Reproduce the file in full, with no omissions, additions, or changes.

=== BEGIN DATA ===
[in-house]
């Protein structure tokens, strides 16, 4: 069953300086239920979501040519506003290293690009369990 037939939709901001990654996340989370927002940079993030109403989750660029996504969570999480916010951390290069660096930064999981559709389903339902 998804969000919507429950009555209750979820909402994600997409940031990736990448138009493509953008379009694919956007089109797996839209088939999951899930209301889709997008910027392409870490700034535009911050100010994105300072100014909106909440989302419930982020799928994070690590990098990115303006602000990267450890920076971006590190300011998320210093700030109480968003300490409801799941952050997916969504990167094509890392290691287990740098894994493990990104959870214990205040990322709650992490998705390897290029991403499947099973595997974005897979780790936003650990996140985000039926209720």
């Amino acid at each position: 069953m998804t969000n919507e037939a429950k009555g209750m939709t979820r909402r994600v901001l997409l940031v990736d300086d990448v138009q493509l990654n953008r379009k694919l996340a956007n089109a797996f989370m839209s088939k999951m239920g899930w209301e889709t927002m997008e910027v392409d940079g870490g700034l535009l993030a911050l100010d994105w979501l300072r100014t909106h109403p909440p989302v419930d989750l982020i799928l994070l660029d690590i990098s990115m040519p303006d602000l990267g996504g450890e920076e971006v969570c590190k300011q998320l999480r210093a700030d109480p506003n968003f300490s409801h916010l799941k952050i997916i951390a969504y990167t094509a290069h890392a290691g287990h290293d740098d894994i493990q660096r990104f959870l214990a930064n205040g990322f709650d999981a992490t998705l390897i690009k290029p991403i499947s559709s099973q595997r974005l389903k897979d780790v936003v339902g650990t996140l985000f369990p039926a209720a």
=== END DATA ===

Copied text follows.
[in-house]
């Protein structure tokens, strides 16, 4: 069953300086239920979501040519506003290293690009369990 037939939709901001990654996340989370927002940079993030109403989750660029996504969570999480916010951390290069660096930064999981559709389903339902 998804969000919507429950009555209750979820909402994600997409940031990736990448138009493509953008379009694919956007089109797996839209088939999951899930209301889709997008910027392409870490700034535009911050100010994105300072100014909106909440989302419930982020799928994070690590990098990115303006602000990267450890920076971006590190300011998320210093700030109480968003300490409801799941952050997916969504990167094509890392290691287990740098894994493990990104959870214990205040990322709650992490998705390897290029991403499947099973595997974005897979780790936003650990996140985000039926209720």
């Amino acid at each position: 069953m998804t969000n919507e037939a429950k009555g209750m939709t979820r909402r994600v901001l997409l940031v990736d300086d990448v138009q493509l990654n953008r379009k694919l996340a956007n089109a797996f989370m839209s088939k999951m239920g899930w209301e889709t927002m997008e910027v392409d940079g870490g700034l535009l993030a911050l100010d994105w979501l300072r100014t909106h109403p909440p989302v419930d989750l982020i799928l994070l660029d690590i990098s990115m040519p303006d602000l990267g996504g450890e920076e971006v969570c590190k300011q998320l999480r210093a700030d109480p506003n968003f300490s409801h916010l799941k952050i997916i951390a969504y990167t094509a290069h890392a290691g287990h290293d740098d894994i493990q660096r990104f959870l214990a930064n205040g990322f709650d999981a992490t998705l390897i690009k290029p991403i499947s559709s099973q595997r974005l389903k897979d780790v936003v339902g650990t996140l985000f369990p039926a209720a």